Safety? Seguridad? It’s the Same in Any Language


Safety? Seguridad? It’s the Same in Any Language

Providing proper training in Spanish
doesn’t have to be a daunting task.

Know Your Limitations Spanish posterThere’s nothing muddy about the water when it comes to ensuring your Spanish-speaking employees have thorough and appropriate safety training. OSHA’s position on providing a safe work environment for everyone is clear: employers are required to instruct their employees, “using both a language and vocabulary that the employees can understand.”

The first thing to do is evaluate if you need to provide your training in Spanish. OSHA’s rule of thumb is, if you frequently, or generally, need to provide other instruction/training or everyday communication in Spanish, you also must provide your safety training in Spanish.

Thankfully, providing proper training in Spanish doesn’t need to be a daunting task. To aid in the compliance process, OSHA offers its Compliance Assistance Quick Start: Hispanic Outreach, which includes a variety of tools to help employers understand the workplace rights and responsibilities that surround their Spanish-speaking employees. This includes both English-Spanish and Spanish-English dictionaries that contain more than 400 OSHA safety terms.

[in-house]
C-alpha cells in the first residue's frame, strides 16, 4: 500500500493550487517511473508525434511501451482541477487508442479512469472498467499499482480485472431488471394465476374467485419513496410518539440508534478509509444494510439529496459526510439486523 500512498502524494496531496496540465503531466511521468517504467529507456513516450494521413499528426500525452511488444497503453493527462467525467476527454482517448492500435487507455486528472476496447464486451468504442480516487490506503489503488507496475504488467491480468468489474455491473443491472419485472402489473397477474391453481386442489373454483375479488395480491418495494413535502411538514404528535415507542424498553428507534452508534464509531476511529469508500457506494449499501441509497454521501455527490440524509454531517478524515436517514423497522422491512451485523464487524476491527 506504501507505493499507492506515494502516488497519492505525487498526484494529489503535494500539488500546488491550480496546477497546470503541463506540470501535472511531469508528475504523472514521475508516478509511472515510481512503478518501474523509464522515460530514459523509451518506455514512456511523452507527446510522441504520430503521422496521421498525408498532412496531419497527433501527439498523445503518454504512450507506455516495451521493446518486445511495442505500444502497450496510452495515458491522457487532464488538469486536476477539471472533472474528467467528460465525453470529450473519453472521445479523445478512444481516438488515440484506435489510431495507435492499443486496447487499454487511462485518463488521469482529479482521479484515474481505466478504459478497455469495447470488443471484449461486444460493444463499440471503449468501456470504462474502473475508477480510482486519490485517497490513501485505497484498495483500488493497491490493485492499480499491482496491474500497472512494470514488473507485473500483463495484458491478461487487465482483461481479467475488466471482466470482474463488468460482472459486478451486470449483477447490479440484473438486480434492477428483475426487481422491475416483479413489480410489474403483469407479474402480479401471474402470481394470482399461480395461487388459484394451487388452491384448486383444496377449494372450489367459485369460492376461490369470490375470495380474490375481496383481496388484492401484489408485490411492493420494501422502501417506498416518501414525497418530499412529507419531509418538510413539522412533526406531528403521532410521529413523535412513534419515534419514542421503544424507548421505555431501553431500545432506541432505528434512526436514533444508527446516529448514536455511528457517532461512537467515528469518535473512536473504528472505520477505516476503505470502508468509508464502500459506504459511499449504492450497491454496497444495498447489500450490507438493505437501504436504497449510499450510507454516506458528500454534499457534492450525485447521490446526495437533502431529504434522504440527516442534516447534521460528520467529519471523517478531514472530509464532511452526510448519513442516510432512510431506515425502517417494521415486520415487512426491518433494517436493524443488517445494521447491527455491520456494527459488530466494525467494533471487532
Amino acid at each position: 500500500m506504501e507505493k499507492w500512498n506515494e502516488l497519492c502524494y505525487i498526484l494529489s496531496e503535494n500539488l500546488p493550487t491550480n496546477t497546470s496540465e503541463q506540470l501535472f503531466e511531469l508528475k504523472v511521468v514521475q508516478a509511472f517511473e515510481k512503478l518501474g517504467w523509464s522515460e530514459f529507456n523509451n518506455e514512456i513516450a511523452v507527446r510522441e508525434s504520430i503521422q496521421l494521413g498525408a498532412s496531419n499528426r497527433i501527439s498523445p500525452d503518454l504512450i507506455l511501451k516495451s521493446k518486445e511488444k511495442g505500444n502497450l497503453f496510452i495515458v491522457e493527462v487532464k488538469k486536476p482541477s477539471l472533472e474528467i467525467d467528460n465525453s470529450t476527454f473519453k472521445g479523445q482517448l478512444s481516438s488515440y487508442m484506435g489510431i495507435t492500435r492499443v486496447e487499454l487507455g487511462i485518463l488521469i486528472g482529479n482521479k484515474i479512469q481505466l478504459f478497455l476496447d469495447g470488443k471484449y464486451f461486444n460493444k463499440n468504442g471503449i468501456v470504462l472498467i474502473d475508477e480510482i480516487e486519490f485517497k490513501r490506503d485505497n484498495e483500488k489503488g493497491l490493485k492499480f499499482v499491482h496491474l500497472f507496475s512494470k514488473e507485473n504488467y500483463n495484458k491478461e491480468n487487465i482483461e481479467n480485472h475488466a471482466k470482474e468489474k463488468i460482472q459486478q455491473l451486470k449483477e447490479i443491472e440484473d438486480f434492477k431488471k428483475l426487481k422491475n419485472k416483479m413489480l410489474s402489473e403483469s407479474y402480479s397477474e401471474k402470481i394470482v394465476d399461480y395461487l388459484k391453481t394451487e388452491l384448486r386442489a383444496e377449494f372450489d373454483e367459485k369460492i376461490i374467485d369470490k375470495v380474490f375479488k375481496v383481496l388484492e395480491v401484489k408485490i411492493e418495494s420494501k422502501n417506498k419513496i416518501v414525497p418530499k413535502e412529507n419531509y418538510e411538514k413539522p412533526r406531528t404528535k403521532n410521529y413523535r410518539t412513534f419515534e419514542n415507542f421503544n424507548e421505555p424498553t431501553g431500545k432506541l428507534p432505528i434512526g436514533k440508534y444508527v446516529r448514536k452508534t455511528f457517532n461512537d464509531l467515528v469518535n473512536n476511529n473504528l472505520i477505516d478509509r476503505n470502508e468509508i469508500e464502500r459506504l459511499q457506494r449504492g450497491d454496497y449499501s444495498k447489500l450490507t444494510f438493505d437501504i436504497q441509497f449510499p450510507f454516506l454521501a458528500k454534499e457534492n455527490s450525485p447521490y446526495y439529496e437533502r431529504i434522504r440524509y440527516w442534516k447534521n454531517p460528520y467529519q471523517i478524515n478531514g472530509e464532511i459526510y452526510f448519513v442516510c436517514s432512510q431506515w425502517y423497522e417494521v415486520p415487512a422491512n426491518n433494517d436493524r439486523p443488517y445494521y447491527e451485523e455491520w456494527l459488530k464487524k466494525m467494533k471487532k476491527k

Several of SBCA’s component manufacturing, industry specific programs are available in English and Spanish, including the employee training modules for the Operation Safety Program, Forklift Certification Program and, most recently, Housekeeping Combustible Dust Program. You may also want to consider providing “live” training in Spanish, best case by designating one or more employees who speak both English and Spanish to translate and present the necessary information for your facility. Outside training resources are another option, but it is important that the person you hire to convey the information to your employees understands the necessary intricacies of your individual component plant’s safety program.

As another alternative to providing instruction in Spanish, you may want to consider providing your Spanish-speaking employees with the opportunity to learn, or more thoroughly learn, the English language. Although this would likely be a larger time and financial investment initially, the benefits your bilingual employee(s) could bring to the company would be apparent over time.

No matter how you choose to approach it, by law, your employees have the right to a safe and healthy work environment. For more information on OSHA’s Spanish resources, visit the OSHA website. To order any of SBCA's Spanish programs, visit the SBCA website.

¡La seguridad primero! (Safety first!)